For many prison inmates, leaving prison and entering the regular world can be a difficult experience. Many inmates are not well-equipped to lead productive lives after they are released. Many programs and organizations focus on teaching life skills to inmates. If involved with one of these programs, it is important to teach a large variety of skills to inmates to better facilitate their eventual reintegration into society.
Introduce inmates to communication skills. Ask them to create a list of good and bad values and behaviors. Ask inmates to create posters and compare lists to see what behaviors came up the most for the good lists. Ask inmates to work together to create a final list of good values and behaviors and then make copies of the list and hang them around the classroom to act as reminders.
Allow inmates to take turns using a computer to find public transportation information. Teach inmates how to look for job and housing listings online. Print out a list of Internet cafes and hand them out to inmates. Teaching inmates basic computer skills can help them quickly feel at ease in the fast-paced outside world.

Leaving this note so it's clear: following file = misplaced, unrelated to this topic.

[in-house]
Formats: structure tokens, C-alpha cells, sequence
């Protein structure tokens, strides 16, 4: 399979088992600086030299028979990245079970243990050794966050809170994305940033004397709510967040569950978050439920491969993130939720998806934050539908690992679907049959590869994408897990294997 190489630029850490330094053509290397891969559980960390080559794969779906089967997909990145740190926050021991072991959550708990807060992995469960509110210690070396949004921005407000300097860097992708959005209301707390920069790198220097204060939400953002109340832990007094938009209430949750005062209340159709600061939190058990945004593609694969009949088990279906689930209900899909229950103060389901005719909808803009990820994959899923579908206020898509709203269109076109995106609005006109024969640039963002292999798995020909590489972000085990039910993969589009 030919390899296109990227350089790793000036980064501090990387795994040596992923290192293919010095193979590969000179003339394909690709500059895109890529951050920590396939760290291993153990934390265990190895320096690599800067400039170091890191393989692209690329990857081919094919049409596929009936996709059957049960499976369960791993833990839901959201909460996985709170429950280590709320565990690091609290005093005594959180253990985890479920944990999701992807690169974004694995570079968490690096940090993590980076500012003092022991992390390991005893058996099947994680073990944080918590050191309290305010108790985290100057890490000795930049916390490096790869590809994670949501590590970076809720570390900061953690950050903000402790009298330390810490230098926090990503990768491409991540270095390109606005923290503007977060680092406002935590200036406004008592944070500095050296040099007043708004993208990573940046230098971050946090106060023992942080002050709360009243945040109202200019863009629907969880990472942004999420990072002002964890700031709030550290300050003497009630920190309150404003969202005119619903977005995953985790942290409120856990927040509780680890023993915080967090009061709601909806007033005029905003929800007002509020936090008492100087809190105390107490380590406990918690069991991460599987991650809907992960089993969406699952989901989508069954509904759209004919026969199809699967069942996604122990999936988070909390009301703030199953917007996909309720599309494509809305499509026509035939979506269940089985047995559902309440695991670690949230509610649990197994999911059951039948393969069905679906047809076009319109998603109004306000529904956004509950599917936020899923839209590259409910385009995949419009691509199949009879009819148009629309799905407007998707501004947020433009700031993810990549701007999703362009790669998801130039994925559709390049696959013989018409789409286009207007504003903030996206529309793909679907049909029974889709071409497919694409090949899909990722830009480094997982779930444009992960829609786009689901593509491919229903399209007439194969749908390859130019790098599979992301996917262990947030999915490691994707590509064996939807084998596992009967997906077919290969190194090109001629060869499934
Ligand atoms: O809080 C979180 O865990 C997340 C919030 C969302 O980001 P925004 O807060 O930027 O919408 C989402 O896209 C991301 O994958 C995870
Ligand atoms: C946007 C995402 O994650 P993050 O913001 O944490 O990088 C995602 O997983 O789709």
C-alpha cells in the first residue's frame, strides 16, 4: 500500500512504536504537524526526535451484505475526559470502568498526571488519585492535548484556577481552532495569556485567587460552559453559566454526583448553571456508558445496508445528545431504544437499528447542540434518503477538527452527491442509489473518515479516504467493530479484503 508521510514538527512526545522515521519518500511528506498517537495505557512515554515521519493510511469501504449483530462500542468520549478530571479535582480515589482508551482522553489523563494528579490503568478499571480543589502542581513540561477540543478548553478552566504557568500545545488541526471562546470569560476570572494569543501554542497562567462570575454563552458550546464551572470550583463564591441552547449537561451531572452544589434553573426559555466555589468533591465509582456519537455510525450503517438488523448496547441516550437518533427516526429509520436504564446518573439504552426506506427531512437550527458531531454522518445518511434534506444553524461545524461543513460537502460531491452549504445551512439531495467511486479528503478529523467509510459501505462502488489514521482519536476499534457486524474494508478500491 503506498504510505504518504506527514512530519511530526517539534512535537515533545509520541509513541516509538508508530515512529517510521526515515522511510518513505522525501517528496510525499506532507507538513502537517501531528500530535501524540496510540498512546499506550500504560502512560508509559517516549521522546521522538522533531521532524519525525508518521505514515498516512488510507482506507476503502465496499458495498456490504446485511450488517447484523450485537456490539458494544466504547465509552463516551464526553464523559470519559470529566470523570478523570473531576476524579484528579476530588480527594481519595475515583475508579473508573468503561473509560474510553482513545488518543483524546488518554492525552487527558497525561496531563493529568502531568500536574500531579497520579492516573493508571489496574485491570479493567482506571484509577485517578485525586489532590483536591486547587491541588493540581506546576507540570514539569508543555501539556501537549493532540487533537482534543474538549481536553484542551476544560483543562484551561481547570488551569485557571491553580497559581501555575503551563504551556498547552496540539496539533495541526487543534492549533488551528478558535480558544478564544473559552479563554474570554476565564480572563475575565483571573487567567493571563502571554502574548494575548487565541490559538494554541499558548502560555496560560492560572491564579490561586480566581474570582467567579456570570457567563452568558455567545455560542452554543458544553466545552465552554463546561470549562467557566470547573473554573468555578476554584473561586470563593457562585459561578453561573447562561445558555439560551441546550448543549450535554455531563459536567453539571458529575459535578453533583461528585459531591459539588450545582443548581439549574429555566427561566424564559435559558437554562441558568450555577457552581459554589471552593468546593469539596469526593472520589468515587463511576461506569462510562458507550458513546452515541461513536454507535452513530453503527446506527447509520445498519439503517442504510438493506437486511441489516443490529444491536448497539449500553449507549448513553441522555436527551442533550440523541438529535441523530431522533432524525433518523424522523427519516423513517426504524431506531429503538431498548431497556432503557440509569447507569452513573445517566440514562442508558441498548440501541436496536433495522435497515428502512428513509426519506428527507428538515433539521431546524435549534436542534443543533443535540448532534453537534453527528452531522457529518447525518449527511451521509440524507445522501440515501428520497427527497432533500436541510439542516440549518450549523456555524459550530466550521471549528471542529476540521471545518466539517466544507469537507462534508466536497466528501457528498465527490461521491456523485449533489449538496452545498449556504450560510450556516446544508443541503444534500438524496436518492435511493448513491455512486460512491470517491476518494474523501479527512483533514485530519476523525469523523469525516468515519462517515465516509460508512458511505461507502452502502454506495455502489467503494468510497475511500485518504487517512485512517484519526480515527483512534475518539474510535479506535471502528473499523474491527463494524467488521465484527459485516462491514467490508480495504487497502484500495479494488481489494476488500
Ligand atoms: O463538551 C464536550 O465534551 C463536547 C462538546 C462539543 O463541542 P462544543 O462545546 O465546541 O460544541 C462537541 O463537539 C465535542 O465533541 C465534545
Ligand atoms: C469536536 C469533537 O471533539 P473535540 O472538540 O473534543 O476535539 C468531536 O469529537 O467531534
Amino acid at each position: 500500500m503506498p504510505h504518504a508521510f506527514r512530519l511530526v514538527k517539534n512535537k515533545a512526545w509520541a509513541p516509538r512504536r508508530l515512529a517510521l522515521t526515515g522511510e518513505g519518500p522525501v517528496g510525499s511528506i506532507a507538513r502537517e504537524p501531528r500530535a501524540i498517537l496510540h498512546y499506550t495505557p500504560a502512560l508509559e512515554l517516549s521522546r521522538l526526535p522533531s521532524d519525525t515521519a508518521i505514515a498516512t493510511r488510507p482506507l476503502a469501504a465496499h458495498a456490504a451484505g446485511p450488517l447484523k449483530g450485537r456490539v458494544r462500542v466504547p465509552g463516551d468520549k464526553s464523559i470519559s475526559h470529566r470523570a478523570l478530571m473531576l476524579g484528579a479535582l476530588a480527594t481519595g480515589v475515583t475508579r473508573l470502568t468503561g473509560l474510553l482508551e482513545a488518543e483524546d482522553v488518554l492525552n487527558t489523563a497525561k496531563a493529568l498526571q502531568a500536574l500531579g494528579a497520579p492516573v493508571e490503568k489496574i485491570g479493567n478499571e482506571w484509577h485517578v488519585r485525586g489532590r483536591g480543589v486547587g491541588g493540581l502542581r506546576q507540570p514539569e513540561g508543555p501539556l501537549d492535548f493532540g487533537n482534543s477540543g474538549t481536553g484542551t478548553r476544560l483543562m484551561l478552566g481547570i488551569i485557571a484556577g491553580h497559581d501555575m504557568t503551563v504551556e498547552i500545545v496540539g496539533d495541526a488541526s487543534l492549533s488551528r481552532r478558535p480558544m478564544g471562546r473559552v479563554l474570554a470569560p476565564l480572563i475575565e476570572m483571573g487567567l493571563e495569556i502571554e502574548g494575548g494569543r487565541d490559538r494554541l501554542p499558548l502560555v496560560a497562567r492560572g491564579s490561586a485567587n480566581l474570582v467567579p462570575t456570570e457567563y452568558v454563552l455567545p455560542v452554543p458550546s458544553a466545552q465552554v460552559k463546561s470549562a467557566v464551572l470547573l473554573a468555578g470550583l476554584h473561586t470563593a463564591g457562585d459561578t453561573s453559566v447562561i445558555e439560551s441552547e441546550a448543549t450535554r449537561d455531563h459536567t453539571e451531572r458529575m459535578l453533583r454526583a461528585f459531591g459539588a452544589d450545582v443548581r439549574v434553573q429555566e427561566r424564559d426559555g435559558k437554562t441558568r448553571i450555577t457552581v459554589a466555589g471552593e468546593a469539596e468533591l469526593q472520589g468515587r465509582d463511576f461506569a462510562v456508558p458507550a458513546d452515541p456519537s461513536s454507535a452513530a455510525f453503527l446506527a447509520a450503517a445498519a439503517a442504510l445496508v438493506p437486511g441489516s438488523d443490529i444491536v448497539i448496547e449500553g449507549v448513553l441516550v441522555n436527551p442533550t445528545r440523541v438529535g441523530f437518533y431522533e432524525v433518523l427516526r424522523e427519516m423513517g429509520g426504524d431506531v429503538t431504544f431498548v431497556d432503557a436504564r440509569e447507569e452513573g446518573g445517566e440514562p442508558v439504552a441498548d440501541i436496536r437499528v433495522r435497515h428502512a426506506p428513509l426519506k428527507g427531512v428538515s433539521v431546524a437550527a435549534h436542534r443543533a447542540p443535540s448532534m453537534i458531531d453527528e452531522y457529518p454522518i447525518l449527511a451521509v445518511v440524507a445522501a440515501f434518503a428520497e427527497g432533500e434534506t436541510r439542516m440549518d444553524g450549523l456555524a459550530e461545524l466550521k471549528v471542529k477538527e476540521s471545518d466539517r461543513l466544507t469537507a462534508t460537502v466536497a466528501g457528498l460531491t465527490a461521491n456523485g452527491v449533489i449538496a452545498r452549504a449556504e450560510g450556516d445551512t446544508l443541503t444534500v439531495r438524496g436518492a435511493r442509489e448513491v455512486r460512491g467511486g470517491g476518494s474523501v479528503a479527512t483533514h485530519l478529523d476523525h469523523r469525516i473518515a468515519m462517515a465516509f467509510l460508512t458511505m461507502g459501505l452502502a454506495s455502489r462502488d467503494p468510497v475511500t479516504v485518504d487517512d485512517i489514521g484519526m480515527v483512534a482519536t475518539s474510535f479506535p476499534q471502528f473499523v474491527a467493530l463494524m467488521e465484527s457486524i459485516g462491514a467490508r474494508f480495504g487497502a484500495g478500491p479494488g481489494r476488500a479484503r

Create simple budget spreadsheets and pass them out to inmates. Ask inmates to fill out budgets using estimated salary and housing values. Teach inmates the importance of budgeting for essentials and emergency funds before spending on luxuries.
Provide sample checkbooks for inmates to use. Practice simple math skills and balancing checkbooks. Discuss the consequences of bouncing checks and ways to avoid late fees and other charges.
Gather and hand out information on local volunteer organizations and educational programs for released inmates. Encourage inmates to explore vocational schools, community colleges and other post-release educational opportunities.
Remember to ask inmates for feedback on topics. Engage inmates in discussions to reinforce the learning process.
Do not assume that all inmates do not know the topics you are covering. Ask inmates to help teach the class in order to avoid offending those with more experience.
Justin Davis has worked in psychological and health research since 2008, focusing his writing on health, home and cultural activities. He is an active and contributing member of Phi Kappa Phi National Honors Society and Psi Chi Psychology Honors Society. Davis holds a Bachelor of Arts in psychology from the University of Delaware.